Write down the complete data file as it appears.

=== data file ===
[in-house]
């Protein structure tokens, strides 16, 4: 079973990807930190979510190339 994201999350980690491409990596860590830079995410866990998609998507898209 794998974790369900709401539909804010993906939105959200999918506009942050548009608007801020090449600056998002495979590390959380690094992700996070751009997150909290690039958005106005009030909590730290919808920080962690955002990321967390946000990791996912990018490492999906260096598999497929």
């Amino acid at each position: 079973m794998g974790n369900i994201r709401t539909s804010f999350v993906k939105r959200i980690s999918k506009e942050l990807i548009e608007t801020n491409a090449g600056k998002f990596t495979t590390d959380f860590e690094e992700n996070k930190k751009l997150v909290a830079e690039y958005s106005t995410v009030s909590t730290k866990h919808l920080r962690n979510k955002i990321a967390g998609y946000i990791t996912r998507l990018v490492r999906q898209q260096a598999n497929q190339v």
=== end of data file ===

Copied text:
[in-house]
């Protein structure tokens, strides 16, 4: 079973990807930190979510190339 994201999350980690491409990596860590830079995410866990998609998507898209 794998974790369900709401539909804010993906939105959200999918506009942050548009608007801020090449600056998002495979590390959380690094992700996070751009997150909290690039958005106005009030909590730290919808920080962690955002990321967390946000990791996912990018490492999906260096598999497929």
């Amino acid at each position: 079973m794998g974790n369900i994201r709401t539909s804010f999350v993906k939105r959200i980690s999918k506009e942050l990807i548009e608007t801020n491409a090449g600056k998002f990596t495979t590390d959380f860590e690094e992700n996070k930190k751009l997150v909290a830079e690039y958005s106005t995410v009030s909590t730290k866990h919808l920080r962690n979510k955002i990321a967390g998609y946000i990791t996912r998507l990018v490492r999906q898209q260096a598999n497929q190339v």